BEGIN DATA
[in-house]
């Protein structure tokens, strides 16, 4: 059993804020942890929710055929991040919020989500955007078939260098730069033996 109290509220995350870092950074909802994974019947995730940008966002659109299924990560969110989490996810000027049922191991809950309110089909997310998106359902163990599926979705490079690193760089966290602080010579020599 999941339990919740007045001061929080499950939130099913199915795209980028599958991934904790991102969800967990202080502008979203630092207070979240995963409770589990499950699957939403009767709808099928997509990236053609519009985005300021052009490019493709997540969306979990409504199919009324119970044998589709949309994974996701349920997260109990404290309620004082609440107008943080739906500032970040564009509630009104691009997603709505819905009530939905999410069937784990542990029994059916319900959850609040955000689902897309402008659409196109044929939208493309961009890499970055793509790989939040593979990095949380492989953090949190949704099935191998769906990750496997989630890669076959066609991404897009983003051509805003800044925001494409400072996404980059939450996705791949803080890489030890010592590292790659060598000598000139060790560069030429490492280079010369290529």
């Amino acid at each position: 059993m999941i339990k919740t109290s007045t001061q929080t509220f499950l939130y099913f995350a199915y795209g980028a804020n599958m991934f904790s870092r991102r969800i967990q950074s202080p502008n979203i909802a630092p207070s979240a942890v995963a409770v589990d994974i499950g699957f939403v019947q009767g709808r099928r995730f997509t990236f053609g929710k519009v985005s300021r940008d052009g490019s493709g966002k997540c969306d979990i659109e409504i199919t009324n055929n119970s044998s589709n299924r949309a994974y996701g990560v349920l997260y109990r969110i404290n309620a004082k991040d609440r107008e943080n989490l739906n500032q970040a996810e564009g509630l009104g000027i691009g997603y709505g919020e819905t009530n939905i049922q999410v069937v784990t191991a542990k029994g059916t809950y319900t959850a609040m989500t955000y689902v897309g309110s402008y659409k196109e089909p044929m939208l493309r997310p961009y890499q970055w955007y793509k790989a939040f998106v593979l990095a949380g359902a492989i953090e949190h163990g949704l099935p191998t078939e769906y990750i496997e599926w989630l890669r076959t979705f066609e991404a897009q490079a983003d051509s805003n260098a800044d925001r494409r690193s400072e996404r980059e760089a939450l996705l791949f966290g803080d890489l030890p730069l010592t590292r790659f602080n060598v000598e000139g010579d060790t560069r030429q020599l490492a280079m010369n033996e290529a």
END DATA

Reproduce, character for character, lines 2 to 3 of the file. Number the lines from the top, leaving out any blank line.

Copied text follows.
């Protein structure tokens, strides 16, 4: 059993804020942890929710055929991040919020989500955007078939260098730069033996 109290509220995350870092950074909802994974019947995730940008966002659109299924990560969110989490996810000027049922191991809950309110089909997310998106359902163990599926979705490079690193760089966290602080010579020599 999941339990919740007045001061929080499950939130099913199915795209980028599958991934904790991102969800967990202080502008979203630092207070979240995963409770589990499950699957939403009767709808099928997509990236053609519009985005300021052009490019493709997540969306979990409504199919009324119970044998589709949309994974996701349920997260109990404290309620004082609440107008943080739906500032970040564009509630009104691009997603709505819905009530939905999410069937784990542990029994059916319900959850609040955000689902897309402008659409196109044929939208493309961009890499970055793509790989939040593979990095949380492989953090949190949704099935191998769906990750496997989630890669076959066609991404897009983003051509805003800044925001494409400072996404980059939450996705791949803080890489030890010592590292790659060598000598000139060790560069030429490492280079010369290529």
């Amino acid at each position: 059993m999941i339990k919740t109290s007045t001061q929080t509220f499950l939130y099913f995350a199915y795209g980028a804020n599958m991934f904790s870092r991102r969800i967990q950074s202080p502008n979203i909802a630092p207070s979240a942890v995963a409770v589990d994974i499950g699957f939403v019947q009767g709808r099928r995730f997509t990236f053609g929710k519009v985005s300021r940008d052009g490019s493709g966002k997540c969306d979990i659109e409504i199919t009324n055929n119970s044998s589709n299924r949309a994974y996701g990560v349920l997260y109990r969110i404290n309620a004082k991040d609440r107008e943080n989490l739906n500032q970040a996810e564009g509630l009104g000027i691009g997603y709505g919020e819905t009530n939905i049922q999410v069937v784990t191991a542990k029994g059916t809950y319900t959850a609040m989500t955000y689902v897309g309110s402008y659409k196109e089909p044929m939208l493309r997310p961009y890499q970055w955007y793509k790989a939040f998106v593979l990095a949380g359902a492989i953090e949190h163990g949704l099935p191998t078939e769906y990750i496997e599926w989630l890669r076959t979705f066609e991404a897009q490079a983003d051509s805003n260098a800044d925001r494409r690193s400072e996404r980059e760089a939450l996705l791949f966290g803080d890489l030890p730069l010592t590292r790659f602080n060598v000598e000139g010579d060790t560069r030429q020599l490492a280079m010369n033996e290529a």